- Section 515 Rural Rental Housing;
- Sections 514 and 516 Farm Labor Housing;
- Section 533 Housing Preservation Grants;
- Section 538 multifamily rental housing;
- Low-Income Housing Tax Credit (LIHTC) housing; and
- Rural housing voucher program under section 542 of the Housing Act of 1949.
- The property owner has the following type of mortgage or assistance:
- CDC Moratorium: There are no longer any protections against evictions in Alaska from the CDC moratorium. The US Supreme Court issued an opinion on August 26 that ended the CDC moratorium.
Other Protections: The Federal Housing Finance Agency limits evictions in some situations. A landlord cannot evict a tenant for not paying rent if all of the following are true:
- the rental unit has five or more units,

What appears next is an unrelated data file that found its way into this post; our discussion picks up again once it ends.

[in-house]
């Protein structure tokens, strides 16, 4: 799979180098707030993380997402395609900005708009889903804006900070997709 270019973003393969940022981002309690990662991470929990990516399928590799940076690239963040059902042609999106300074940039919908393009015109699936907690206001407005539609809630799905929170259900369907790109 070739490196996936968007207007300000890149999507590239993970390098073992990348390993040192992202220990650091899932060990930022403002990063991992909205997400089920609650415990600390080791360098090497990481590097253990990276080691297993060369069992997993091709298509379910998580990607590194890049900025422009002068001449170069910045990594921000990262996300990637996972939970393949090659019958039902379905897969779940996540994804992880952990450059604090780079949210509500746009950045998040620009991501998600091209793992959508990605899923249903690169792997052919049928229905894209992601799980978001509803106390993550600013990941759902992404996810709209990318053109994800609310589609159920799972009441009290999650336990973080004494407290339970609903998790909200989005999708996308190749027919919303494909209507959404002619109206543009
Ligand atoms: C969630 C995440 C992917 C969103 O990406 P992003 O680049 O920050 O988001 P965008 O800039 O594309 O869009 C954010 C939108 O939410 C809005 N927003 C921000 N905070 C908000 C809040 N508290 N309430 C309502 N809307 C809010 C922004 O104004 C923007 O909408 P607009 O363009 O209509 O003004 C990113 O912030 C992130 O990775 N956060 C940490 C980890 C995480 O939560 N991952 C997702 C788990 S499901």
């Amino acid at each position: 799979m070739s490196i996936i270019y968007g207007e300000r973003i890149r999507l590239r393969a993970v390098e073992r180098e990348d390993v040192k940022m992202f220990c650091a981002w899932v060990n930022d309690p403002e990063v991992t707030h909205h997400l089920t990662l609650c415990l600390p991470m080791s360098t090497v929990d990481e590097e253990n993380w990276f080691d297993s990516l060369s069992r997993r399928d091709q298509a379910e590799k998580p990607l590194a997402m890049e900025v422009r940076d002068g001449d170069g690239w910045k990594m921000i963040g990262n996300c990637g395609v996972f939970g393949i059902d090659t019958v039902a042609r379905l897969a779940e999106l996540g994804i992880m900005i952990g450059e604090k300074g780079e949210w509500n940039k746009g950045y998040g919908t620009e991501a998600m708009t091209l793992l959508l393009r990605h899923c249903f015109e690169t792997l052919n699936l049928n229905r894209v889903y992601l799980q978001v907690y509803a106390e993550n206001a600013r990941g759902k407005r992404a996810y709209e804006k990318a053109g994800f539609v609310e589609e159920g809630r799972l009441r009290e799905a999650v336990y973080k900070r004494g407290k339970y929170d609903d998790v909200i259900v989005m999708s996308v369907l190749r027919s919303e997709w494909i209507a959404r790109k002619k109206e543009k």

- the owner has a federally-backed mortgage such as Fannie Mae or Freddie Mac, and
- the owner is currently receiving a mortgage forbearance because the owner is having financial problems related to COVID-19.
Do any of the laws that expired forgive a tenant from owing rent that was not paid while the laws were in effect?
No, none of the past eviction moratoriums forgive rental payments. In most cases, tenants are responsible for any rent not paid while the eviction moratoriums were in effect although some landlords may provide certain rent relief.
Renters who are struggling to pay their rent or utility bills may be eligible for assistance. Alaska Housing Finance Corporation is overseeing distributing these funds. There have been two application periods. You can learn more about future funds at Alaska Housing Finance Corporation Information and Assistance for Renters or by calling (833) 440-0420.